The Pentagon revealed a bit more of its defense budget today, and, really, the proposed cuts in spending amount to no big deal. It would be hard to justify not making these cuts. If Congress winds up wanting to cut deeper, there’s plenty of room for more hacking.
First, a word of caution: There are many ways to calculate a “cut,” and some will no doubt invoke a few to claim that the Obama administration’s cuts are severe. Let’s go to the numbers.
In his press conference today, Secretary of Defense Leon Panetta said that he will request $525 billion for fiscal year 2013—plus $88 billion for “overseas contingency operations” (aka the wars in Afghanistan and elsewhere, the costs for which have generally been considered separately from the baseline budget).
Some hawks will no doubt scream that this constitutes a cut of $45 billion, or 8 percent—a substantial rip for a single year. But this claim is at best misleading. It’s true that, a year ago, the Pentagon projected that the budget for FY 2013 (at the time, two years out) would be $571 billion.
Compared with that figure, the sum Panetta settles for ($525 billion) is $45 billion less. But last year’s actual FY 2012 budget was $531 billion. And compared with this figure, the proposal for FY 2013 is a cut of just $6 billion, or 1 percent.
Caspar Weinberger pulled this trick all the time when he was Ronald Reagan’s defense secretary. He would insist that he was making drastic cuts by comparing his budget with what he’d projected it to be (sincerely or not) the year before—while, in fact, he was requesting massive increases.
I haven’t seen anyone do this yet, but conceivably some extreme critic might complain that Obama is cutting the budget by $72 billion. You could get there by adding, on top of the misleading $45 billion, the $27 billion he’s cutting from overseas contingency operations. But of course this latter cut reflects the withdrawal of all troops from Iraq and the beginning of the drawdown from Afghanistan. (Would even a Republican presidential candidate distort reality this much? It wouldn’t be the grossest instance.)
In any case, looking at the five-year defense plan that Panetta presented, the military budget goes back up in fiscal year 2014 and each year after, winding up at $567 billion in FY 2017. Measured in “real dollars” (that is, adjusting for inflation), the budget at least stays fairly constant—all five years amounting to a total cut (not an average annual cut but a total cut) of just 1.6 percent. This is the work of a paring knife, not a meat cleaver.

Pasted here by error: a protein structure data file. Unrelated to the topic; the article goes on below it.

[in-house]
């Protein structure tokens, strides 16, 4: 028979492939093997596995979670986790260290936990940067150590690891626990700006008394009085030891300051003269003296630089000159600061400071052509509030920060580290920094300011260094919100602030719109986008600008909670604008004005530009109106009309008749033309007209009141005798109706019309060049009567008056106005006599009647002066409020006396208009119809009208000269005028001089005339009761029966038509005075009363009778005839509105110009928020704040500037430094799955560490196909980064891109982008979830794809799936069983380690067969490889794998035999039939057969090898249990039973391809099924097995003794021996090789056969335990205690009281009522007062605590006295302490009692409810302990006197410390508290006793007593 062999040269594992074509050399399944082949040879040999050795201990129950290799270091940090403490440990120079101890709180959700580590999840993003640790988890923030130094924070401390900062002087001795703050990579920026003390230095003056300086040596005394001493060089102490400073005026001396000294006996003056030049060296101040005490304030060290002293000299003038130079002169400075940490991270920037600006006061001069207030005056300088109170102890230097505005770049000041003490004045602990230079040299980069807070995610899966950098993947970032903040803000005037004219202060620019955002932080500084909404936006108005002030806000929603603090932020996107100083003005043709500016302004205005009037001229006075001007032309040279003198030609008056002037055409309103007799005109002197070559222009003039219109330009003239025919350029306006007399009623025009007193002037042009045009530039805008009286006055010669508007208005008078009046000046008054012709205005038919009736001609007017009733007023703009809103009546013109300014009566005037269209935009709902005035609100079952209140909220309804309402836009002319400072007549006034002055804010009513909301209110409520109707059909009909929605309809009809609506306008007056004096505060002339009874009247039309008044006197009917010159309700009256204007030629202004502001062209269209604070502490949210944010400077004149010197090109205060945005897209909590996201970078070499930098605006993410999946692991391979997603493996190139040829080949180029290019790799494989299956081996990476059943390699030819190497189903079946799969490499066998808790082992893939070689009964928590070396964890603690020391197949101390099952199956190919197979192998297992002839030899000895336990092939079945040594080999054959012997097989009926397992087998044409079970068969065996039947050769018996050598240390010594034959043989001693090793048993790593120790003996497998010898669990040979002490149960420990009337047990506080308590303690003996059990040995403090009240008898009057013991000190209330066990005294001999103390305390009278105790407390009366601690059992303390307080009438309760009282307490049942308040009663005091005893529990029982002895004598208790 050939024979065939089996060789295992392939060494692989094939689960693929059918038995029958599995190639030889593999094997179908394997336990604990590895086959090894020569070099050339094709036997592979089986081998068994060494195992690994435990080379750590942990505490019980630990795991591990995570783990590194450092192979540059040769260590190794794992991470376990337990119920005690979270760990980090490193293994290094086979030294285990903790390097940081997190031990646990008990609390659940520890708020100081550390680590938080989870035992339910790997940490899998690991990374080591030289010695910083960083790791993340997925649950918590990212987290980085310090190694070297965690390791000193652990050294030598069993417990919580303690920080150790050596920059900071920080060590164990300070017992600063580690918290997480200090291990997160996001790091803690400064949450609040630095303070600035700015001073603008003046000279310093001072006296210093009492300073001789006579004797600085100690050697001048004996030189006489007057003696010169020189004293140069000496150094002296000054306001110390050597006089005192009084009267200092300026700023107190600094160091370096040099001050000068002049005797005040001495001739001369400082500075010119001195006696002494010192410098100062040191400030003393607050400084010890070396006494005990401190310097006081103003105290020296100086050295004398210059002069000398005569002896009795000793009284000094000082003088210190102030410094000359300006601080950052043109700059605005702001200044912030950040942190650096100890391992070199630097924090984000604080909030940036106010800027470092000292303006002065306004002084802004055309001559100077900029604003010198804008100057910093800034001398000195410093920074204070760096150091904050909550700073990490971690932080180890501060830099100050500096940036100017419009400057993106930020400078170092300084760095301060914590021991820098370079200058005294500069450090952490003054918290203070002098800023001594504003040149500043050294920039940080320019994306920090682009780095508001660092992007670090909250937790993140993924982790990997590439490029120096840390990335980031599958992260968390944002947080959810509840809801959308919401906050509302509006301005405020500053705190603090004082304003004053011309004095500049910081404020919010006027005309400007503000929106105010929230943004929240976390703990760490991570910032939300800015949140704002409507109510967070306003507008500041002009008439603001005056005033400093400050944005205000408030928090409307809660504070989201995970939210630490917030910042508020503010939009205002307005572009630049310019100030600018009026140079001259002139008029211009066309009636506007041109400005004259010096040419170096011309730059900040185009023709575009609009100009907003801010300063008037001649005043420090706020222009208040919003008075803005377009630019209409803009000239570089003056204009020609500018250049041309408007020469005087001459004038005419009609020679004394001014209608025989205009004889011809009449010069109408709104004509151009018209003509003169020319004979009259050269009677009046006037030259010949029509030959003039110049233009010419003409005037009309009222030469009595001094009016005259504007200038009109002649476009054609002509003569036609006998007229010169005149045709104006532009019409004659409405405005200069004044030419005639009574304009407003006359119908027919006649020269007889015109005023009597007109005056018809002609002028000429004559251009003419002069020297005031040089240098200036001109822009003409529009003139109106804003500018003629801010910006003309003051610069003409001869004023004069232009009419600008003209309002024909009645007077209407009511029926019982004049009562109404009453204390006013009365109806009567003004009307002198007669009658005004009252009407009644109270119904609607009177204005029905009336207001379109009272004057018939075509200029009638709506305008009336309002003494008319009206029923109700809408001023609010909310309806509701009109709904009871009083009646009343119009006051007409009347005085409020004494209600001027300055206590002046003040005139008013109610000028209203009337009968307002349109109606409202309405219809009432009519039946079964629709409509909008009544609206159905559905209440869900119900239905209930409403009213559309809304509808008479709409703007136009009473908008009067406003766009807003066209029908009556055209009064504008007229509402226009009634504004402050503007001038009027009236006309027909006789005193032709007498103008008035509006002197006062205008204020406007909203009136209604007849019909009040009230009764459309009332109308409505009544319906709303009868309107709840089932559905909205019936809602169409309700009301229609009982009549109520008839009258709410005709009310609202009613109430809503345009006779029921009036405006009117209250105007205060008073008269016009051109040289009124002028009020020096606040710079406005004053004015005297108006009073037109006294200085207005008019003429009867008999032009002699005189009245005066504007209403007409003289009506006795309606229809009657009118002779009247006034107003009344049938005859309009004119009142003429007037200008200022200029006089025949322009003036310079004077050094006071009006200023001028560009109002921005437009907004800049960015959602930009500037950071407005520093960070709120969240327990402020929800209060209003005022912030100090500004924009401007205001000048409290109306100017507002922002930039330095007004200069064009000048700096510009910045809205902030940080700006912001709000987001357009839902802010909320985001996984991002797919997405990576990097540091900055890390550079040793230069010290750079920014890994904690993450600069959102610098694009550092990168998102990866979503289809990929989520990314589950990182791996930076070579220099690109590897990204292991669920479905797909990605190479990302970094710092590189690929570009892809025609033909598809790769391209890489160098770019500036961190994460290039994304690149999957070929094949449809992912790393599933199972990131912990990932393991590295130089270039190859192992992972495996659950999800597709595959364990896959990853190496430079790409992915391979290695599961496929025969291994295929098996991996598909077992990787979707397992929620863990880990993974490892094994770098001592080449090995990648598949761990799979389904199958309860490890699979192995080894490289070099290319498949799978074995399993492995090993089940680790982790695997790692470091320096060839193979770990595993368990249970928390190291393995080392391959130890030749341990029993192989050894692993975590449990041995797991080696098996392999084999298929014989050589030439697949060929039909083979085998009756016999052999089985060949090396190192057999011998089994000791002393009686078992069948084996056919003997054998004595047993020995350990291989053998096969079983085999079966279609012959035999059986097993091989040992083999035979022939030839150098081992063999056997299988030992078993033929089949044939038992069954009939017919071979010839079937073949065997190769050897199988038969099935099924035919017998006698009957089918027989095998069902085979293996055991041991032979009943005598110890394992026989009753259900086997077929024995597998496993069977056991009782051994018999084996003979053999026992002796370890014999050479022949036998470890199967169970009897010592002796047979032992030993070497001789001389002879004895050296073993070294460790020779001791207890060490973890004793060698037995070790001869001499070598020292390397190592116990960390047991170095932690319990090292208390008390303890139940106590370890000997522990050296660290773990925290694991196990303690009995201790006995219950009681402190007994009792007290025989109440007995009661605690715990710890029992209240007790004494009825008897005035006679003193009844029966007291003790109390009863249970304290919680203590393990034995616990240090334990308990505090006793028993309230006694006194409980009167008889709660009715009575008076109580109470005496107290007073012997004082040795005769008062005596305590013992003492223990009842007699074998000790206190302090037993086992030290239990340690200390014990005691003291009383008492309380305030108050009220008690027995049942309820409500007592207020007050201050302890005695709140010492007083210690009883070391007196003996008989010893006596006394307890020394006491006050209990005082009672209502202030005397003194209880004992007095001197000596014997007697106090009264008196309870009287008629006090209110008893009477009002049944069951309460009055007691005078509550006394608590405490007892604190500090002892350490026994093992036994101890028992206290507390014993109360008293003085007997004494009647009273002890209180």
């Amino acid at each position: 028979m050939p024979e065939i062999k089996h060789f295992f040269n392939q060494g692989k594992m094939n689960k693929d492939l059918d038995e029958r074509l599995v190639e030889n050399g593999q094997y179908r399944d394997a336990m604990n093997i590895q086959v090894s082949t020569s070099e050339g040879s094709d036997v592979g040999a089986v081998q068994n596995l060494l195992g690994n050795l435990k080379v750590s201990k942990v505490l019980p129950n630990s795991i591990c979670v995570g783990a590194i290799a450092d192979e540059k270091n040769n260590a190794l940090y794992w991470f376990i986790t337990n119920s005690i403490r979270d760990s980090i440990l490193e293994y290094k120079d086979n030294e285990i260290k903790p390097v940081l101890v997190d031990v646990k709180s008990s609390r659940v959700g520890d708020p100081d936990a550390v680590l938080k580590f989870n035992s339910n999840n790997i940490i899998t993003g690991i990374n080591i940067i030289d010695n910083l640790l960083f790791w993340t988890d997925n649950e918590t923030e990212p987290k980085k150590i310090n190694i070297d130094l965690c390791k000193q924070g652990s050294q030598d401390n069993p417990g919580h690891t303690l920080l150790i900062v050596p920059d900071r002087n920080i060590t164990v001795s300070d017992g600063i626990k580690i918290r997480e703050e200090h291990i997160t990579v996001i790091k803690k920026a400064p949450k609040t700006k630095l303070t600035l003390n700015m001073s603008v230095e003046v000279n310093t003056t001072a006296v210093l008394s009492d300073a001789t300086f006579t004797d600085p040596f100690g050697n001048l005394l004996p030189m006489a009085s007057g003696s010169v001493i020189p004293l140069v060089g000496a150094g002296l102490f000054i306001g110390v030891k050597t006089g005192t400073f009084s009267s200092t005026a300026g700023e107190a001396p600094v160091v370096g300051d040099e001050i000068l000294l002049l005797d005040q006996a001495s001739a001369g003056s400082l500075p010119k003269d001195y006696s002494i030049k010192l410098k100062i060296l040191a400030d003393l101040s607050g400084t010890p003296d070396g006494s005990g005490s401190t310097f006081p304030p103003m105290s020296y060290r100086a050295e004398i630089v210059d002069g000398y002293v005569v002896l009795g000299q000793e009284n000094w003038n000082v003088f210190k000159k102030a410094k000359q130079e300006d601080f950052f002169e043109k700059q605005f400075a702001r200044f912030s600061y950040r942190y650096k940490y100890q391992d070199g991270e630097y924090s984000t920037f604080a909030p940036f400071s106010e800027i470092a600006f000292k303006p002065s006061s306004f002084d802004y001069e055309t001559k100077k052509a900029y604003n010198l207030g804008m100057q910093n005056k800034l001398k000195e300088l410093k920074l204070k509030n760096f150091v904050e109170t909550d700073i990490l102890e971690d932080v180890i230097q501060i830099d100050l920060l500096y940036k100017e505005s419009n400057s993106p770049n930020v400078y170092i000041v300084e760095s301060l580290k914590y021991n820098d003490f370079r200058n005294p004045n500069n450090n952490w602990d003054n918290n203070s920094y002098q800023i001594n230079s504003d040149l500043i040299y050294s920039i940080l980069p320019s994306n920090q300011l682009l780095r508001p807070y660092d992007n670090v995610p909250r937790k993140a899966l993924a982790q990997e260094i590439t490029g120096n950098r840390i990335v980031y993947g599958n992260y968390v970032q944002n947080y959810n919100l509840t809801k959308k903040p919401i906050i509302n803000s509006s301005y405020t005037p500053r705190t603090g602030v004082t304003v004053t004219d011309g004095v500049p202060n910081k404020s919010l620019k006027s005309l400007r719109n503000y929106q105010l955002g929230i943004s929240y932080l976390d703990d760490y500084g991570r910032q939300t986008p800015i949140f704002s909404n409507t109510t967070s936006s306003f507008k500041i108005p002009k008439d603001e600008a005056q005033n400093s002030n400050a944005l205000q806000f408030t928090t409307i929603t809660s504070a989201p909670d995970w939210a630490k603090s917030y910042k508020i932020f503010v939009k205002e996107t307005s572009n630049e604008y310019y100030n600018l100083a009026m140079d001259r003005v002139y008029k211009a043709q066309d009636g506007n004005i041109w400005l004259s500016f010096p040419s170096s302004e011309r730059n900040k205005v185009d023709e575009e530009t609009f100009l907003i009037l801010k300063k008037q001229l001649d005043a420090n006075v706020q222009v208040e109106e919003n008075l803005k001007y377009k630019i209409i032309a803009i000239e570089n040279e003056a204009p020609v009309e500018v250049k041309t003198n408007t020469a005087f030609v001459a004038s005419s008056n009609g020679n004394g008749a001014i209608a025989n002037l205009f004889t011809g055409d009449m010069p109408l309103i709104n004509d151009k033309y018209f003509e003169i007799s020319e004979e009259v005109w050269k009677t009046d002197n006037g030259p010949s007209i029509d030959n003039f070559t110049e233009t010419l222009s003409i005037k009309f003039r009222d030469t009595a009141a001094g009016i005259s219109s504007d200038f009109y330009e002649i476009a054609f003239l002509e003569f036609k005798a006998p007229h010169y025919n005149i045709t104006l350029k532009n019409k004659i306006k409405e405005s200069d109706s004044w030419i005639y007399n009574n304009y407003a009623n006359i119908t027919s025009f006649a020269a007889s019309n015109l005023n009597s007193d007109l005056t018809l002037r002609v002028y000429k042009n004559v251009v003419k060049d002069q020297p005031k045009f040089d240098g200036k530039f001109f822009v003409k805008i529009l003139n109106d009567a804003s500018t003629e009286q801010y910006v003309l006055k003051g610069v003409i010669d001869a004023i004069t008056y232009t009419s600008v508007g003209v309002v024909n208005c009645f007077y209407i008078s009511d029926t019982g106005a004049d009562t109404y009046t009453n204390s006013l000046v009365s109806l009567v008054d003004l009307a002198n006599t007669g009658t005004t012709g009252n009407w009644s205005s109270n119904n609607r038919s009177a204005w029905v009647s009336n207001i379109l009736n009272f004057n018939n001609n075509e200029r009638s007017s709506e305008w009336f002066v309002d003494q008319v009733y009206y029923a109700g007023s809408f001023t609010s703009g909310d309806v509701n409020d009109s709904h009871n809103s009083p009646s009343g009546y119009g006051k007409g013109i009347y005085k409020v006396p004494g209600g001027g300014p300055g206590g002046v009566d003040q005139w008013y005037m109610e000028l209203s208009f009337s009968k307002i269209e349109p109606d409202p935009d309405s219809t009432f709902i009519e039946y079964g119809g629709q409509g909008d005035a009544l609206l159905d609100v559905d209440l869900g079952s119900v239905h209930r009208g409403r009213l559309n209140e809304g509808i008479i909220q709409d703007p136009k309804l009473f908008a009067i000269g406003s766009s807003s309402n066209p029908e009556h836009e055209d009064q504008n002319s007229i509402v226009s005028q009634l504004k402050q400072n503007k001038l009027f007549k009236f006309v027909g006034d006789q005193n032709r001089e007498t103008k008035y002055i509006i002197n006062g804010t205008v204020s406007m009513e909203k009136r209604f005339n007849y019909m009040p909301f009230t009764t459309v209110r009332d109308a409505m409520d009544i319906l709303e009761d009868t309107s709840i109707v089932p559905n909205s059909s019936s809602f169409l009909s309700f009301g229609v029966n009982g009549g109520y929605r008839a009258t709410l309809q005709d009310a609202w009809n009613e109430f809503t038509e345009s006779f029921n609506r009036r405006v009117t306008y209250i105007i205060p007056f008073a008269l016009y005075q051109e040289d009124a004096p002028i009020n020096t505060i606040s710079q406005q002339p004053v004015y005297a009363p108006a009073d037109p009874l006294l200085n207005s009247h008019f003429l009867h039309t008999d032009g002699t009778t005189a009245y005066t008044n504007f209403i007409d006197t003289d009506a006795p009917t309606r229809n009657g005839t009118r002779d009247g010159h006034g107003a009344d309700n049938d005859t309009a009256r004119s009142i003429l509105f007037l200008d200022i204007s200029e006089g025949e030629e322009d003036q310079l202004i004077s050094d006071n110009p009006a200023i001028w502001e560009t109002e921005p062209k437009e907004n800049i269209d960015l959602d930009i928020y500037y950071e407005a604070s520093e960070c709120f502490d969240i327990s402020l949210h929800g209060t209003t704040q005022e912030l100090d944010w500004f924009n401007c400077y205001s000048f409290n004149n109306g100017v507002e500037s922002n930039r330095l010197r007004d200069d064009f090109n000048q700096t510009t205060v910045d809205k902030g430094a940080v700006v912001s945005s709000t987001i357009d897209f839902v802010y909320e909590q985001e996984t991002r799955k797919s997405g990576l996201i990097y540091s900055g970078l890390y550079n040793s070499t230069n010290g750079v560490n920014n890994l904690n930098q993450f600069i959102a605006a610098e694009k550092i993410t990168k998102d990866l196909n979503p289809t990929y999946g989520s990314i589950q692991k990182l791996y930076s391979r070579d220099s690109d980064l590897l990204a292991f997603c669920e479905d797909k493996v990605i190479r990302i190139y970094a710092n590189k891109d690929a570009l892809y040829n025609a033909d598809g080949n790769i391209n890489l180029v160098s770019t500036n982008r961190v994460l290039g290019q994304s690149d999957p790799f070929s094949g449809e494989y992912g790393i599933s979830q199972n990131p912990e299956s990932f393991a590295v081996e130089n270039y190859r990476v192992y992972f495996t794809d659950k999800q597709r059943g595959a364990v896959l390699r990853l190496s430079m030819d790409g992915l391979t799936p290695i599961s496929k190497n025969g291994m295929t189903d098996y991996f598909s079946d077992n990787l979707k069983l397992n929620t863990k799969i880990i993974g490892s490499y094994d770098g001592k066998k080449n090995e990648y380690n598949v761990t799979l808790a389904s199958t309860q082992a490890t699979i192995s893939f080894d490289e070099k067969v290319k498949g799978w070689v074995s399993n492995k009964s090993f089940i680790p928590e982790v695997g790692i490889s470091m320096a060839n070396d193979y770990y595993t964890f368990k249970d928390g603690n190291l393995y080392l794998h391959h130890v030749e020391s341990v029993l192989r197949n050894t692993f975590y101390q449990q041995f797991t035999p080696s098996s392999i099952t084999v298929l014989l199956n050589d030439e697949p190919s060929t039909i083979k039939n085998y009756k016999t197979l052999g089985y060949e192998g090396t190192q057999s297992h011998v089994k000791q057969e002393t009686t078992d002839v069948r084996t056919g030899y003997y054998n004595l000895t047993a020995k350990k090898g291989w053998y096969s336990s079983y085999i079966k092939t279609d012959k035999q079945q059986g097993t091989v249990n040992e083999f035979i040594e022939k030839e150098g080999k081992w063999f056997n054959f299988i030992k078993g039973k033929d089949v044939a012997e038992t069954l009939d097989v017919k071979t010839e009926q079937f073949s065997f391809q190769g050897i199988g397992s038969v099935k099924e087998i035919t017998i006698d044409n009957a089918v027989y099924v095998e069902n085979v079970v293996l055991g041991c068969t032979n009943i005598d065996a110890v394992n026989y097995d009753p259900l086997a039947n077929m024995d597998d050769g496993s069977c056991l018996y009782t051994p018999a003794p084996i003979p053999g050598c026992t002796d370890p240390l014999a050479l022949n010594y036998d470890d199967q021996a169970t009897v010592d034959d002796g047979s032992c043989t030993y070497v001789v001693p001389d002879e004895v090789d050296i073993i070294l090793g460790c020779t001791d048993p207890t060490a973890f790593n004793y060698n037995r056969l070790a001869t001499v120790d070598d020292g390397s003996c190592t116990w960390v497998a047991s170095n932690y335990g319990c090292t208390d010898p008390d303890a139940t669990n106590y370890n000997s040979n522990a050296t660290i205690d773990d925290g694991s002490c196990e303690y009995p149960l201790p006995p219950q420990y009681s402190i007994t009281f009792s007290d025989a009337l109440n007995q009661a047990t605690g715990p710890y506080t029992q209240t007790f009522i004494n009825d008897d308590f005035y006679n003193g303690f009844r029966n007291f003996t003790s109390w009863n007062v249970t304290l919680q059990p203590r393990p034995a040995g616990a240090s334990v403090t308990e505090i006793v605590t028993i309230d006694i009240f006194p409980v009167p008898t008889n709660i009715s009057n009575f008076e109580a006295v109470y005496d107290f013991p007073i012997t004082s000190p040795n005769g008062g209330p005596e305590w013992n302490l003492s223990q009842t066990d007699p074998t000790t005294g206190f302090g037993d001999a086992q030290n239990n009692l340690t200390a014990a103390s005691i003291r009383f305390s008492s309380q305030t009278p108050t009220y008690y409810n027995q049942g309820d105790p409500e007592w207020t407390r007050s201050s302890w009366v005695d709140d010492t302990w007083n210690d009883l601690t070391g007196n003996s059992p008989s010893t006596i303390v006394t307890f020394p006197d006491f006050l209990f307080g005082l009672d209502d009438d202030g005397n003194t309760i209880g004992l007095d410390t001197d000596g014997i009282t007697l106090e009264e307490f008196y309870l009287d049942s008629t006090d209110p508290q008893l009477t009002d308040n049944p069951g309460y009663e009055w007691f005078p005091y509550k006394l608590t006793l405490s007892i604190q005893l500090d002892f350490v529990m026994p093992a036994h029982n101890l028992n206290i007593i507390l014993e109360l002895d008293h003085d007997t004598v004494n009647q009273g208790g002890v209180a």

What are Obama and Panetta cutting?
As has been long predicted, the biggest knife goes to the Army, which is set to lose eight brigades and see its active-duty troop level decline from a post-9/11 peak of 570,000 (reached in 2010) to 490,000.
This seems to be a substantial cut—14 percent. But three facts need to be kept in mind.
First, a few years ago, the Army made plans, without any controversy, to cut 49,000 of those troops: This was the number that had been added on, as a temporary measure, to allow for the “surges” in Iraq and Afghanistan. So the Army needs to cut only 31,000 more to meet the target.
Second, 100,000 troops just left Iraq; another 33,000 will leave Afghanistan by the end of this year. If Panetta didn’t deactivate some of them, where would they all go? Where, for what contingency or threat, are they needed? For instance, part of Panetta’s plan, which was fully coordinated with the Joint Chiefs of Staff, is to deactivate two of the remaining four brigades stationed in Europe. Does anybody have a problem with that?
Third, even with these cuts, the Army will have more troops than it did in 2001. There will also still be a half-million in the National Guard and Reserve, which Panetta is leaving alone. He’s also leaving uncut the corps of midgrade officers (mainly colonels), so that, if a larger force does need to be recruited in a hurry, the combat leaders will still be there. Also he’s increasing the number of Special Operations Forces.
Under the plan, the Air Force will also lose six of its tactical fighter squadrons (out of its current 60) and 130 aging cargo-transport planes (leaving it with a fleet of 392). The budget sheets passed out at today’s briefing aren’t sufficiently detailed to allow for conclusions on whether these cuts are excessive. I’m sure we’ll know more once Panetta has to counter the inexorable protests by members of Congress from districts with large aerospace contracts.